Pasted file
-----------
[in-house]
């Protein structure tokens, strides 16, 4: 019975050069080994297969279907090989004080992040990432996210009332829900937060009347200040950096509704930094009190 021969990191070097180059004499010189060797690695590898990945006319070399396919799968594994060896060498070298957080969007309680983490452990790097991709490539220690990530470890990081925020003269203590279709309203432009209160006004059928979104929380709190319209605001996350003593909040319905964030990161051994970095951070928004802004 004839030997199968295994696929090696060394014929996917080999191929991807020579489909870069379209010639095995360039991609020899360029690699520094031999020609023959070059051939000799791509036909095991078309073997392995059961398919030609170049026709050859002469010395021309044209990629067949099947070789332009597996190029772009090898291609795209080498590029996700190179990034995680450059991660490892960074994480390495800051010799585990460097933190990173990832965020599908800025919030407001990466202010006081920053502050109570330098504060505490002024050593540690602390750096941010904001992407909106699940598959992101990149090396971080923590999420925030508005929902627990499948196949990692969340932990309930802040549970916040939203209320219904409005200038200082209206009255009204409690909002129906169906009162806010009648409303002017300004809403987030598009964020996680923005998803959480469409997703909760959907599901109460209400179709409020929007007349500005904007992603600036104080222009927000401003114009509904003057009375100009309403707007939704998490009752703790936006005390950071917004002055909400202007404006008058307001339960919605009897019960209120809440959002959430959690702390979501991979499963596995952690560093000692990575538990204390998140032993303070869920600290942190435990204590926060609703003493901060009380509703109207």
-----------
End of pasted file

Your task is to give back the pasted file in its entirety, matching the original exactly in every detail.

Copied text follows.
[in-house]
């Protein structure tokens, strides 16, 4: 019975050069080994297969279907090989004080992040990432996210009332829900937060009347200040950096509704930094009190 021969990191070097180059004499010189060797690695590898990945006319070399396919799968594994060896060498070298957080969007309680983490452990790097991709490539220690990530470890990081925020003269203590279709309203432009209160006004059928979104929380709190319209605001996350003593909040319905964030990161051994970095951070928004802004 004839030997199968295994696929090696060394014929996917080999191929991807020579489909870069379209010639095995360039991609020899360029690699520094031999020609023959070059051939000799791509036909095991078309073997392995059961398919030609170049026709050859002469010395021309044209990629067949099947070789332009597996190029772009090898291609795209080498590029996700190179990034995680450059991660490892960074994480390495800051010799585990460097933190990173990832965020599908800025919030407001990466202010006081920053502050109570330098504060505490002024050593540690602390750096941010904001992407909106699940598959992101990149090396971080923590999420925030508005929902627990499948196949990692969340932990309930802040549970916040939203209320219904409005200038200082209206009255009204409690909002129906169906009162806010009648409303002017300004809403987030598009964020996680923005998803959480469409997703909760959907599901109460209400179709409020929007007349500005904007992603600036104080222009927000401003114009509904003057009375100009309403707007939704998490009752703790936006005390950071917004002055909400202007404006008058307001339960919605009897019960209120809440959002959430959690702390979501991979499963596995952690560093000692990575538990204390998140032993303070869920600290942190435990204590926060609703003493901060009380509703109207």